Bullet points in presentations have a very bad reputation, not because they are necessarily bad things, but because they are over-used and misused. Seth Godin (marketing/presentation guru) describes bullets as aggressive, and usually represent a disorderly random list that is easily forgettable. Garr Reynolds (author of Presentation Zen) argues that text laden bullets are actually a barrier to good communication. Even psychologists have studied the effect of bullet points and Chris Atherton (cognitive psychologist) concluded that “bullets don’t kill, bullet points do”.
So, all in all, a pretty damning indictment of bullet points.
Unfortunately, the dominance of the text heavy bullet point slide still exists in the workplace today. It is still far too commonplace to see presentations made up almost entirely of bullet points.
I mean…does this look in any way interesting?
Yawn! You wouldn’t want to sit through that, so why inflict it on others?
Now we know that bullet points are the devil incarnate, what are the alternatives?
The best solution that all the leading presentation experts point to, is use a picture. It may be a cliché to say a picture paints a thousand words…but it does. Images, if chosen carefully will elicit an emotion from the audience which they will remember more easily and far longer than they will a list of words.
Assuming you work for a slightly more conservative/traditional organisation which expects to see bullet points and the whole screen image thing is a step too far, then try to get a bit more creative in how you present your bullets.
SmartArt graphics are ready-made and editable graphics that can convert the humble list into something a bit more interesting. As with bullet points themselves, don’t over use SmartArt and definitely don’t use the same one for every slide.
If you have bullet points, and you have managed to reduce the text down to key words, you can convert your bullet points into a SmartArt graphic very easily.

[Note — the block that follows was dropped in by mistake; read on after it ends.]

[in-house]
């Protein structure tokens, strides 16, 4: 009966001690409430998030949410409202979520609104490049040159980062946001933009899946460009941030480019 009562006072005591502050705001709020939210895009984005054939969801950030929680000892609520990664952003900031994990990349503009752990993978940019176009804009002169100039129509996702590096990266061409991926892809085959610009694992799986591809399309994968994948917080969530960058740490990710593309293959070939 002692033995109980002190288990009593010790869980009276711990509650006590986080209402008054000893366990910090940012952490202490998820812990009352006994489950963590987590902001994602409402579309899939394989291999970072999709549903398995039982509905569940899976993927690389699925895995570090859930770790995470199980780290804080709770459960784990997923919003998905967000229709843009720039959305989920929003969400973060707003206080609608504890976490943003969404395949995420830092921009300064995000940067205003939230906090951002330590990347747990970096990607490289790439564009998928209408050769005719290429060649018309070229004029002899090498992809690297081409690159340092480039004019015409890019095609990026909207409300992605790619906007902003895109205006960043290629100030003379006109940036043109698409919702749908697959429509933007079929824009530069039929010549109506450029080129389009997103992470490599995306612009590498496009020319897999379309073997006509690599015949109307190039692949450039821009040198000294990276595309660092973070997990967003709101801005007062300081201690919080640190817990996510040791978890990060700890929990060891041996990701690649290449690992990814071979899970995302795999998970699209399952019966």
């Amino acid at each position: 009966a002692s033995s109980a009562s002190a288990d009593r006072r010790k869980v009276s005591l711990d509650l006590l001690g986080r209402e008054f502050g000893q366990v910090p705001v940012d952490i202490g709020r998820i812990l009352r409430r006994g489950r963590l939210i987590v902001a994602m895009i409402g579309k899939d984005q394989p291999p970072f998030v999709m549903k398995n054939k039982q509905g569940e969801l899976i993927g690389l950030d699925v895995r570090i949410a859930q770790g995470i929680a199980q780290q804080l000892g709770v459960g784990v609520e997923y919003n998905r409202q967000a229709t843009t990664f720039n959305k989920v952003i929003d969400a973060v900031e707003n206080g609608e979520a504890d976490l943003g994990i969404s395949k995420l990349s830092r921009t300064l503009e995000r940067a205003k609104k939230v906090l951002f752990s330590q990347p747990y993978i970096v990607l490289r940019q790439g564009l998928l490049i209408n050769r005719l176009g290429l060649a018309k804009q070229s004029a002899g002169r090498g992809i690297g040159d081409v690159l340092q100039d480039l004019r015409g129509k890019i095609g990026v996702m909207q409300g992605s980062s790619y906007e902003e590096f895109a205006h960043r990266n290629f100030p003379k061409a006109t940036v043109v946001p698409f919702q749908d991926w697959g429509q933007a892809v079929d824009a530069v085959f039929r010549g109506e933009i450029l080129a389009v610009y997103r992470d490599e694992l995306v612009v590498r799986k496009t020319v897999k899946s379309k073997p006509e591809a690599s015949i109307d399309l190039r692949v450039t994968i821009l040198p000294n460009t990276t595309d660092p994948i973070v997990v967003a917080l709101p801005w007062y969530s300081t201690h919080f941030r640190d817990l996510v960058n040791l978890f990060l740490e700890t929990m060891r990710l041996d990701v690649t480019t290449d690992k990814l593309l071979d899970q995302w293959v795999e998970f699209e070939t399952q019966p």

Here we have some very basic bullets;
On the HOME tab, look at the PARAGRAPH group and you’ll find the option CONVERT TO SMARTART.
Click on that to open a selection of SmartArt graphics.
If you don’t like any of those shown, click on MORE SMARTART GRAPHICS and choose from the whole list of available designs which are arranged by category.
Click on your preferred graphic and PowerPoint does the rest.
Use the formatting tools to customise the appearance and if you want to, you can add some simple animation (nothing too distracting!) to show your “bullets” one at a time rather than all in one go. Remember, if there is text on a slide your audience will read it, and not only that, they will read it far quicker than you will present it, so anything you say about your slide is of no interest as everyone knows what’s coming up.
A simple alternative might be speech bubbles or similar shapes that contain a word or two. Again…only use key words not paragraphs!
In the example above, it does mean having more slides to show my three points but that’s not an issue. Remember, you don’t want people staring at the same slide for too long, and by that, I mean no more than a minute or two. If the slide becomes a distraction turn the screen black (press the B key) and just talk to your audience.
Notice that I have changed the eye position in each slide to look towards the thought bubble (done with Photoshop). It might seem like a minor point but as viewers, if we see a face, we are automatically drawn to it and then we automatically follow the direction of the eyes. So, if the eyes are looking in the wrong direction away from the object you’re trying to get people to look at, it causes a subconscious meltdown.
So, there you have two alternative ways of showing bullet points. There are of course many other ways of doing this, using custom graphics etc. but these two are readily available in PowerPoint and easy to create.
There is however, a caveat to all of this. When putting together a presentation there needs to be a common theme or design running throughout so that the audience knows that all the points you are making are somehow connected. The temptation to pick random images and graphics to simply avoid bullet points won’t be as effective as a set of slides using a common theme or design.
Putting together visually impactful and meaningful presentations takes lots of thinking, planning and preparation.
This last point is probably what pushes people towards creating bullet lists – they are quick and easy to put together, requiring little thought or planning. Unfortunately, that translates into uninteresting and unmemorable slides. A short list is sometimes the way to go…just don’t turn your entire presentation into one massive list!